We’ve all seen the staggering numbers: There are already more than two devices accessing the web for every person on the planet, and analysts predict there will be as many as 100 billion connected “things” in use by 2020. That is a lot of devices to discover, manage and secure.
Organizations are already feeling the challenge. A recent survey of 723 IT professionals performed by Dimensional Research and sponsored by Dell Software found that virtually all organizations already have not only traditional devices like desktops, laptops, servers, routers and switches on their corporate networks, but also printers and scanners (96 percent), telephonic devices such as IP phones (78 percent) and AV equipment (53 percent). But when I ask customers if they know what devices are connected to their networks, most of them admit they can’t say for sure.
So how do you get a handle on this device creep? Here are four steps to getting visibility, security and a single point of control for all of your connected devices.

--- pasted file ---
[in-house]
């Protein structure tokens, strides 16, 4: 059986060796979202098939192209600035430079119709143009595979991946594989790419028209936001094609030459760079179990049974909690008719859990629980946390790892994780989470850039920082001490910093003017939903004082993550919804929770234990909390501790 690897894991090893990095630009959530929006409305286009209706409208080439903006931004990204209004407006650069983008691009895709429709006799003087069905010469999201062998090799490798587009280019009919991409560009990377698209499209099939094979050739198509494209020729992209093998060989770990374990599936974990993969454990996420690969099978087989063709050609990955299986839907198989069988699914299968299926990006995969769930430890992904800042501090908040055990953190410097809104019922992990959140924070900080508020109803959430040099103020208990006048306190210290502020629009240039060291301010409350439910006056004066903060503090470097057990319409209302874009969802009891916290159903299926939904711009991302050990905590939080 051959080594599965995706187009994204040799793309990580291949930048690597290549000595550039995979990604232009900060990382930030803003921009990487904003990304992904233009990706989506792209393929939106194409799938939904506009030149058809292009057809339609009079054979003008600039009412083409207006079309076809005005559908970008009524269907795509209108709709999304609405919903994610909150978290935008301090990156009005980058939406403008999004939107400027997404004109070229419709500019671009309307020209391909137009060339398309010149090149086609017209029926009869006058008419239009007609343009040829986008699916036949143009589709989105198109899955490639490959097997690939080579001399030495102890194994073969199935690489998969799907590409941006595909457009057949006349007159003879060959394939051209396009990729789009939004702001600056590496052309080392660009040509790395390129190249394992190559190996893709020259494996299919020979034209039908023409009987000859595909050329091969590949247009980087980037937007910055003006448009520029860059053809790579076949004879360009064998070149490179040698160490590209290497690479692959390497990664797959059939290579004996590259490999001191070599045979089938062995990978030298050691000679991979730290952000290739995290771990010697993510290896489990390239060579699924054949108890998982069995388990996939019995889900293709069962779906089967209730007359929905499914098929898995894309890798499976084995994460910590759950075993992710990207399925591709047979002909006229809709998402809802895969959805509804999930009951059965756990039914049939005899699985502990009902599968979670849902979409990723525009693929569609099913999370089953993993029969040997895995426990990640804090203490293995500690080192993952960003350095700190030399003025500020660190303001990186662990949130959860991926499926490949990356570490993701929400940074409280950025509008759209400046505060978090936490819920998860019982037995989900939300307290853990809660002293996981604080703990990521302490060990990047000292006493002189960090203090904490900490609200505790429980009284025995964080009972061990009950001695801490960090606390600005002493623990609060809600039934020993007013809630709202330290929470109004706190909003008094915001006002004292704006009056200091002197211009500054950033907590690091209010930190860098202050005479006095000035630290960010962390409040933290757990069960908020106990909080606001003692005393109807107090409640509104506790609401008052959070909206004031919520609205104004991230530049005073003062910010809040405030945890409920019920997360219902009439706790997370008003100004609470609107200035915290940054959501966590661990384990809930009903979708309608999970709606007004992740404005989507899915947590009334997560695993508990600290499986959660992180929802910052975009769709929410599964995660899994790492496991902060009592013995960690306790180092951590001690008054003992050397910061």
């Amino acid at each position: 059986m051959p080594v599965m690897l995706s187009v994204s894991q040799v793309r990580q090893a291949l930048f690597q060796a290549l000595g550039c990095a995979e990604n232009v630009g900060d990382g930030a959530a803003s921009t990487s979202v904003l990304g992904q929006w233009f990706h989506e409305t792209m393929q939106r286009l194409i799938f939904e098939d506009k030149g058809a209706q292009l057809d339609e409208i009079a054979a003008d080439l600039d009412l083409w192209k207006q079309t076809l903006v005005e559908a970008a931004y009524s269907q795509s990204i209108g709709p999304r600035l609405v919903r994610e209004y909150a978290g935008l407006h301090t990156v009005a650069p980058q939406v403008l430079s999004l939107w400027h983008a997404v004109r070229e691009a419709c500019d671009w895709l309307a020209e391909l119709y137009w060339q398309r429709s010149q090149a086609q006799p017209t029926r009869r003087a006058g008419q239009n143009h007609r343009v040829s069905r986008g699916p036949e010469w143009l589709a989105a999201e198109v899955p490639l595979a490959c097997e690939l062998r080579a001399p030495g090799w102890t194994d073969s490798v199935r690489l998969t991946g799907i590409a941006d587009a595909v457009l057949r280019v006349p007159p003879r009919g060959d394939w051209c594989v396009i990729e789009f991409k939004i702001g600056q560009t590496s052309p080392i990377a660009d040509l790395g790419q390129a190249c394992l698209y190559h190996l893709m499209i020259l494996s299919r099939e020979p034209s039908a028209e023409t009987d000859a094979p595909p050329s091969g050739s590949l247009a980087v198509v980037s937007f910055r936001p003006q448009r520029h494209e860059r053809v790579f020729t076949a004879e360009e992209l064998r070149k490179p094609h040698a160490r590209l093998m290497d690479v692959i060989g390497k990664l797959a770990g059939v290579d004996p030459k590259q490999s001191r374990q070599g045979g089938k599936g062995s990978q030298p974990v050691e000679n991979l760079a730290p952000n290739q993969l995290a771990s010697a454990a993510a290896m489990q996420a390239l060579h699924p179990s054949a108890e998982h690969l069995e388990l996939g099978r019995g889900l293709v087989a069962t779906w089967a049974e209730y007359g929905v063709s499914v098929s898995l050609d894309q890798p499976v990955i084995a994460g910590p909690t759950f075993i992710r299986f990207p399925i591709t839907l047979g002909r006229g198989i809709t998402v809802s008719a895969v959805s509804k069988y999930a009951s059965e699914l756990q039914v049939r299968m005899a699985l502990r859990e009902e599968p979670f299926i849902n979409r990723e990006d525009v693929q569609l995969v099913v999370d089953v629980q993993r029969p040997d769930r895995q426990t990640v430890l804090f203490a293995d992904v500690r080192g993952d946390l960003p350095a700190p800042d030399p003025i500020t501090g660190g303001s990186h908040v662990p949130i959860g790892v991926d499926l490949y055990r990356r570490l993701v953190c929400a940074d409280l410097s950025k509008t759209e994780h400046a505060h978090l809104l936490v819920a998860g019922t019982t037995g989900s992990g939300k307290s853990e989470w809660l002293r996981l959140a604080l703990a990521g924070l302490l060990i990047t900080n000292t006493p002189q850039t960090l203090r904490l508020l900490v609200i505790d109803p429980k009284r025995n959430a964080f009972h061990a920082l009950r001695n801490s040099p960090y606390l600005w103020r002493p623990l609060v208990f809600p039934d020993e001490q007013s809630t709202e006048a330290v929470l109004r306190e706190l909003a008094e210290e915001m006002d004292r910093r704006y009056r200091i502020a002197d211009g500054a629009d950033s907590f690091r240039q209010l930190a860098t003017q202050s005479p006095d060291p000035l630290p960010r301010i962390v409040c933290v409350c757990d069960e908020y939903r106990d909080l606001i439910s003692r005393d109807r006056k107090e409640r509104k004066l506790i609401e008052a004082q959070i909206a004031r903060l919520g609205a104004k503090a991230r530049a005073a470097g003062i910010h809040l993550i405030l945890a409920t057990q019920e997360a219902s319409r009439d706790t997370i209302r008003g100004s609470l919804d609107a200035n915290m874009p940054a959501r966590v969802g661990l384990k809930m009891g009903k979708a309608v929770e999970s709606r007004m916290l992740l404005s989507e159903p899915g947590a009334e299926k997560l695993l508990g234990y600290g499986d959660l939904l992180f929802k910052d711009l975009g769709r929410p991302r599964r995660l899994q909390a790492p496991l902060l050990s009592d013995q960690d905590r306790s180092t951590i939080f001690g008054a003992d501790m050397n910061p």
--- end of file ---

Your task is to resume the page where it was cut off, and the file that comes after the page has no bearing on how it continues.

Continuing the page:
4 Steps to Visibility
To learn more about these four key steps in empowering your IT team to efficiently manage and secure a wide range of corporate and user-owned devices, be sure to read our new e-book, “Technology Tunnel Vision, Part 2: Centralized management for all connected devices."
About David Manks
David Manks is a Solutions Marketing Director for Dell Software focusing on endpoint management and security products.
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yes it´s very difficult and BYOD doesn't make that easier.
I wish there was one device for everything
We are definitely seeing this change as we have wireless access district and we increased tenfold the number of access points in the last year, with load bearing adjustments. Also we have a mix of thousands of district owned devices, from tablets to desktops and we are now progressing forward into BYOD and changed up or wirless so you authenticate your device once on the network in a year and you can access in district wireless for staff and students on our devices. Student owned devices can get on the wireless but do not have access to the district network, only the guest network for security reasons.
Some good points, still moving towards that single pane of glass view, but getting closer at least.